Belted KingfisherCeryle alcyon (Linnaeus)
Status Common in summer, rare in winter. Breeds. Migrants generally first appear in early to mid-April (average date of first appearance 9 April, earliest 29 March; other earlier reports probably of overwintering birds). It occurs in summer mainly along the shores of inland streams where its nesting requirements are met. Although outbound migrants are most common in September and October, for example on offshore islands where they have not nested, stragglers are frequent through December, especially on Christmas Bird Counts. Although most that stay beyond this month probably perish, a few have successfully wintered in areas from Yarmouth County to Cape Breton.
Description Length: 30-38 cm. Adult male: Head bluish gray with ragged crest; white spot in front of eye; bold white band around neck, not quite meeting behind; back, wings and tail bluish gray; wings and tail flecked with rows of small white dots; bluish gray band across breast; underparts otherwise white; bill heavy and bluish black. Adult female: Similar but, in addition to a breast band like that of the male, has a bright cinnamon band across lower breast extending down sides of belly.
Breeding Nest: In a tunnel in a sandbank or sawdust pile where undermining has created a perpendicular wall. There is considerable variation in depth of tunnels, 120-160 cm perhaps being average. The chamber (or nest proper) at the end of the passageway is sometimes lined sparingly with grass or feathers. The nest site is usually near a lake shore or stream, but sometimes it is a considerable distance from water. Eggs: 6-10, usually 7 or 8; white. A nest found on 26 May 1918 in a sandbank at White Rock, Kings County, contained six eggs; one in a sawdust bank examined on 5 June 1918 at Little River Lake, Kings County, contained eight. The eggs in both were fresh and laying may not have been completed. On 23 June 1915 a nest at White Rock contained young that were large enough to come to the tunnel entrance, where they were seen taking food from one of the parent birds.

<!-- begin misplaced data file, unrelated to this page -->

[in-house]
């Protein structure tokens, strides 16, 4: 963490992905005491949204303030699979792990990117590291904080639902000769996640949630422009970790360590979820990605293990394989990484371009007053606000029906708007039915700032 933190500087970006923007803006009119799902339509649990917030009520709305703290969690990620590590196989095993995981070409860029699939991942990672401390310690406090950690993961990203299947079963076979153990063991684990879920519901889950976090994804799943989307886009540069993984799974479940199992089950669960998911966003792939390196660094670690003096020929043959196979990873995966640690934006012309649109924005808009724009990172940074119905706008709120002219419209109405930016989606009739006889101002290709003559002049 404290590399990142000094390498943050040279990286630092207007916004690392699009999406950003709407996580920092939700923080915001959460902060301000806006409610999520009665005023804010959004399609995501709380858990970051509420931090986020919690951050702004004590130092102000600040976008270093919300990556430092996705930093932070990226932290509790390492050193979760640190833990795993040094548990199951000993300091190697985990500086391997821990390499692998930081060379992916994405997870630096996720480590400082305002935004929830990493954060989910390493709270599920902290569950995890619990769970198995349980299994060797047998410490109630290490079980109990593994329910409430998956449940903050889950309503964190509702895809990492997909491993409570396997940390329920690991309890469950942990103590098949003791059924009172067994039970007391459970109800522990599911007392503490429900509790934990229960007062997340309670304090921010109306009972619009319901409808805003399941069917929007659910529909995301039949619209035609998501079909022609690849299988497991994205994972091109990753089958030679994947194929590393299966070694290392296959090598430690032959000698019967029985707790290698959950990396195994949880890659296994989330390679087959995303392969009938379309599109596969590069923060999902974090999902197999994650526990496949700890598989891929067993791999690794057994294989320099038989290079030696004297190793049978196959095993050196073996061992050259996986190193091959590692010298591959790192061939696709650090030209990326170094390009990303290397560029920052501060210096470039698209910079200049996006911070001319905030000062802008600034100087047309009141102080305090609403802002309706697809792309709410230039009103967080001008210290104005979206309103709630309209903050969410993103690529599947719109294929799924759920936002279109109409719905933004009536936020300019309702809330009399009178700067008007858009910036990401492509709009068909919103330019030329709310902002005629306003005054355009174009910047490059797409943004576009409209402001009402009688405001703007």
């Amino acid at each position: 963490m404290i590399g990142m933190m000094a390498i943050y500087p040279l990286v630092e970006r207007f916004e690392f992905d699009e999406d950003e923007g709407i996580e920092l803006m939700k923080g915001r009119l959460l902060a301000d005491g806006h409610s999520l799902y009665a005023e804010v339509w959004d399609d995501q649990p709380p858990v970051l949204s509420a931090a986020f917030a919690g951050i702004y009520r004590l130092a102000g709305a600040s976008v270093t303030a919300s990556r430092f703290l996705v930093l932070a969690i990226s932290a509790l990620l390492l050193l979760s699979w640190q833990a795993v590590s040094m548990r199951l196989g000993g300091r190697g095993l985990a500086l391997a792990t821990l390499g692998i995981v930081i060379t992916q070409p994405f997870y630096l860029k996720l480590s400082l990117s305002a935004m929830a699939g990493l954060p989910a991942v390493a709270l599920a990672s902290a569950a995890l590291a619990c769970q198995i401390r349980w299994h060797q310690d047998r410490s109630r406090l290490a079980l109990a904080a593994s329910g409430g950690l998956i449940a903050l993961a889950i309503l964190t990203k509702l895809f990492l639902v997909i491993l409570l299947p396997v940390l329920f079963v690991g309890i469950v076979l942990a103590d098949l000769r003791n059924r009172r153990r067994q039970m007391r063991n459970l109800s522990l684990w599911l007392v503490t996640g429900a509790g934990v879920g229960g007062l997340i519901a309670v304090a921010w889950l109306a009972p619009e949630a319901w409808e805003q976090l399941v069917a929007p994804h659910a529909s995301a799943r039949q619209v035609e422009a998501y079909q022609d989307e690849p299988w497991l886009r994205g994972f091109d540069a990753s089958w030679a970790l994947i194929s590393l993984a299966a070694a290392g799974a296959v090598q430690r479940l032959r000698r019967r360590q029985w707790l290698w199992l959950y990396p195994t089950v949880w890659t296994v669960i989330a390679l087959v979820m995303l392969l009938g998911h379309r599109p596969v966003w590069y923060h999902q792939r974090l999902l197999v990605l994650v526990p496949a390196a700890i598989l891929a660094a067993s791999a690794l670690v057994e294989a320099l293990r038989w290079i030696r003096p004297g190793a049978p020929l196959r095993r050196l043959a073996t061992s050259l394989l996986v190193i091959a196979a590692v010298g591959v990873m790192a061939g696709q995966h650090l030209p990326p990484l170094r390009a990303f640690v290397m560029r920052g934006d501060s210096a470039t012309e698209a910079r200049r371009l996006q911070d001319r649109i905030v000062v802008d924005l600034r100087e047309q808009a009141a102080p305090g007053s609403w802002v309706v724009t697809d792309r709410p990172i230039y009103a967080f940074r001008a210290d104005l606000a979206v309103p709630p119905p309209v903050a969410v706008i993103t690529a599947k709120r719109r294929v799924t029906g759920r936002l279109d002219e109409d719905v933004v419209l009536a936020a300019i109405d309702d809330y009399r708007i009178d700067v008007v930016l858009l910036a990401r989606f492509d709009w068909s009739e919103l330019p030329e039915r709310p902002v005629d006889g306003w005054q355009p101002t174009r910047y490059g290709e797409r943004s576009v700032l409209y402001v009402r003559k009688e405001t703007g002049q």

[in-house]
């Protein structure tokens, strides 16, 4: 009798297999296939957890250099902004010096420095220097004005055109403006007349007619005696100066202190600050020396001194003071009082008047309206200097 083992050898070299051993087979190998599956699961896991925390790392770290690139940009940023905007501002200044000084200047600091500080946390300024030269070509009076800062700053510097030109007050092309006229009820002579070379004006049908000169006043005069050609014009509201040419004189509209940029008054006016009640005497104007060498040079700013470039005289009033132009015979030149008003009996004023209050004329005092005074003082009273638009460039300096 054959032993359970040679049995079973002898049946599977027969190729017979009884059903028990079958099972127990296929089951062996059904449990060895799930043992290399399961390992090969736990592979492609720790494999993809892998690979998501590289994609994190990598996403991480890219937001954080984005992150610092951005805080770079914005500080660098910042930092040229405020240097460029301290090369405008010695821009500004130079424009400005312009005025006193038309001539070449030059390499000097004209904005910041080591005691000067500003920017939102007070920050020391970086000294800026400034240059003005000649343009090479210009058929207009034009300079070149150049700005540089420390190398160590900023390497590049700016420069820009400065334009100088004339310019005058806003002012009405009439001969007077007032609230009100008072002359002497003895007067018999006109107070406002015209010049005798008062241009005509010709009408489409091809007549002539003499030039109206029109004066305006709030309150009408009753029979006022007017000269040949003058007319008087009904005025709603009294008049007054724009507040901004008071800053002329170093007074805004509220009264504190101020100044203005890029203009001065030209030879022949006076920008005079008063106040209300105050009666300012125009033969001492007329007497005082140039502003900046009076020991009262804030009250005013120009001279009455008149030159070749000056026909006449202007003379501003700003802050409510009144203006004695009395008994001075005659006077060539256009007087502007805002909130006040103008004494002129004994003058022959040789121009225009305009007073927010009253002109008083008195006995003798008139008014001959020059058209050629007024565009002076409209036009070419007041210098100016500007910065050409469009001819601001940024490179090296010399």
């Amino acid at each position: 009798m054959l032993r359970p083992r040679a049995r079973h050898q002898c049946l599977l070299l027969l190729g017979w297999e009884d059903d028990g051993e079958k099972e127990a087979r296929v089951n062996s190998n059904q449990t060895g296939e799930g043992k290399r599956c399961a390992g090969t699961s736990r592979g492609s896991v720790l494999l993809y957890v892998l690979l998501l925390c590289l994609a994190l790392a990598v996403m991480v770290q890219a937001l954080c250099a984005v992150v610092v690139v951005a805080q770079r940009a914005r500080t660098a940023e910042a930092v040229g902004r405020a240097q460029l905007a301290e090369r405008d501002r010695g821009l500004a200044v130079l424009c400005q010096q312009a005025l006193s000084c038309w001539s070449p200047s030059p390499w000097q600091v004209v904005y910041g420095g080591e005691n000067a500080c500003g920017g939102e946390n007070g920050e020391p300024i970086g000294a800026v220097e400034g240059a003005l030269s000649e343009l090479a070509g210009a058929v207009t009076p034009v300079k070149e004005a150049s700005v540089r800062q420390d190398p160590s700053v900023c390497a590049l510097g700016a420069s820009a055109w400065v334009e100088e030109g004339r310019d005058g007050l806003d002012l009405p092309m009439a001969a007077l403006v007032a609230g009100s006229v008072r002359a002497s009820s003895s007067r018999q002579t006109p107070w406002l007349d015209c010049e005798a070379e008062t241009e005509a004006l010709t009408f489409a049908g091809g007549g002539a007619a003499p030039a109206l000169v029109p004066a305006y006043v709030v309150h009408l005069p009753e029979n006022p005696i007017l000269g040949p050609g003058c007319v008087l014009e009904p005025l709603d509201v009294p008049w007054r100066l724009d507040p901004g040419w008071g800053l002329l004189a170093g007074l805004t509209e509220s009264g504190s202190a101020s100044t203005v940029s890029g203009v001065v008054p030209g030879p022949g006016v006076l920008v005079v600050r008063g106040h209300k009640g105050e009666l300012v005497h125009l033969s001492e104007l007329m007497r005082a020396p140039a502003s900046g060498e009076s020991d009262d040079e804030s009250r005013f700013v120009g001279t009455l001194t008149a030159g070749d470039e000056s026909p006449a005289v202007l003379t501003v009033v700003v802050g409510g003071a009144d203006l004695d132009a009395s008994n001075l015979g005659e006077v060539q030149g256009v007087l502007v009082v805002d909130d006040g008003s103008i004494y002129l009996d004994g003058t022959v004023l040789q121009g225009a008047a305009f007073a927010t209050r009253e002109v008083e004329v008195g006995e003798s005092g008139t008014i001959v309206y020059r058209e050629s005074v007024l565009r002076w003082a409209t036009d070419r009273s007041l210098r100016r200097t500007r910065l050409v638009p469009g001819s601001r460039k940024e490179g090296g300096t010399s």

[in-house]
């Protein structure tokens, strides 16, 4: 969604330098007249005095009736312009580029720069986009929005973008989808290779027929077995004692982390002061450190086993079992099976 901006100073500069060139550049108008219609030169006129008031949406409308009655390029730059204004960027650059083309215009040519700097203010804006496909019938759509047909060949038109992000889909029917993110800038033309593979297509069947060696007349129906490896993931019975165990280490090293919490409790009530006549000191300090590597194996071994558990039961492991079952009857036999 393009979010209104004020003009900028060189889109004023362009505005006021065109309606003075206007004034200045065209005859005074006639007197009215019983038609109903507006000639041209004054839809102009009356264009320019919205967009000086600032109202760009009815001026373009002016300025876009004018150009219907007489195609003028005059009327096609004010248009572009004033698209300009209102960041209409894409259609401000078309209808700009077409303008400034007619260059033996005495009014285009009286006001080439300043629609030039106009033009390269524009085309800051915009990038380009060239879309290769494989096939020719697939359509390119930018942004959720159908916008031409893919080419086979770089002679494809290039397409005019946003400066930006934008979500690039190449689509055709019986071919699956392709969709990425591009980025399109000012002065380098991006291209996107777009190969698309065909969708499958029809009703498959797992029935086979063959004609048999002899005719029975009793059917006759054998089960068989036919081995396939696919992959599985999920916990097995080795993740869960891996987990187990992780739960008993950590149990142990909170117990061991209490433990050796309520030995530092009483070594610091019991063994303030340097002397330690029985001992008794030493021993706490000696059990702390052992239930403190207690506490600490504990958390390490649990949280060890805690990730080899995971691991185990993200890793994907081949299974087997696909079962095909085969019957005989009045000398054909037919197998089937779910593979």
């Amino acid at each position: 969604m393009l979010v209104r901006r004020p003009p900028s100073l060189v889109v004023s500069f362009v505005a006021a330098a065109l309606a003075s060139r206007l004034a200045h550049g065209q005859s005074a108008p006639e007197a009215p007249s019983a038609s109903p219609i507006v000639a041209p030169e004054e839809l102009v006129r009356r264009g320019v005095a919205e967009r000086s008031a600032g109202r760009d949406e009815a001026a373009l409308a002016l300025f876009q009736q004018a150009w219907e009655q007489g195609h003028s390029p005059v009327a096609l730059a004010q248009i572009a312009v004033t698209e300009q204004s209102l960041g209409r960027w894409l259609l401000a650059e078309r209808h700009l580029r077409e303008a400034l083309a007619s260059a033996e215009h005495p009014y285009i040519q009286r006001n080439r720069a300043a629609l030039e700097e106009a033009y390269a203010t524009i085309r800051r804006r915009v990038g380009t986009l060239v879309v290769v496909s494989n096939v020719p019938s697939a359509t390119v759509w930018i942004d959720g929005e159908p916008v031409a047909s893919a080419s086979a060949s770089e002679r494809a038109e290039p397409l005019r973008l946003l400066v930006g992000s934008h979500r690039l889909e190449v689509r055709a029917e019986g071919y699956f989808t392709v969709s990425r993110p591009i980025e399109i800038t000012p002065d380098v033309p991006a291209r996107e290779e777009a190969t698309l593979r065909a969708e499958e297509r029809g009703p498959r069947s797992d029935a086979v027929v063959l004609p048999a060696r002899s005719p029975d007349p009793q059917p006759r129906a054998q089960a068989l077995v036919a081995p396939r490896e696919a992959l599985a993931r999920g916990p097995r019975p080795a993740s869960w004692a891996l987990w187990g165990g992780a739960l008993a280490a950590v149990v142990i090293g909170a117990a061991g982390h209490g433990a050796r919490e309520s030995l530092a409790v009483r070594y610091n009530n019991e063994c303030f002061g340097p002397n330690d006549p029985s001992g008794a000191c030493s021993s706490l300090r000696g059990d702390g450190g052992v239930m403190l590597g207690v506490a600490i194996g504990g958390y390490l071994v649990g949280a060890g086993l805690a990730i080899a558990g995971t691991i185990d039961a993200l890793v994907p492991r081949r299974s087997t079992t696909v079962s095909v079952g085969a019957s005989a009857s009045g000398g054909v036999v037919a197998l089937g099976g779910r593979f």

Range Breeds from Alaska east to middle Labrador and Newfoundland, south to the Gulf States and southern California. Winters from southeastern Alaska, southern British Columbia, and occasionally in other parts of extreme southern Canada, south to the West Indies and Panama.
Remarks If given an opportunity, this bird can be destructive to trout and young salmon in fish hatcheries and rearing ponds, and provision has been made in our statutes whereby control measures may be applied under these abnormal conditions. In its natural habitat the bird takes those fishes most readily caught; and it is fair to assume that in the process of feeding it destroys enough sluggish, coarse, and enemy fish to offset the few fast-swimming young trout and salmon it may be able to capture. Formerly legal targets for gunners at all seasons, kingfishers are now protected by law throughout the year.
The bird's haunts are lake shores and the margins of woodland streams. There it will be found perched on a limb overhanging the water, silently watching for a chance to plunge headlong for unsuspecting prey that venture too near the surface. If disturbed it will fly off ahead, giving its familiar "rattle" as it goes. Its very presence adds to the beauty and charm of the surroundings.
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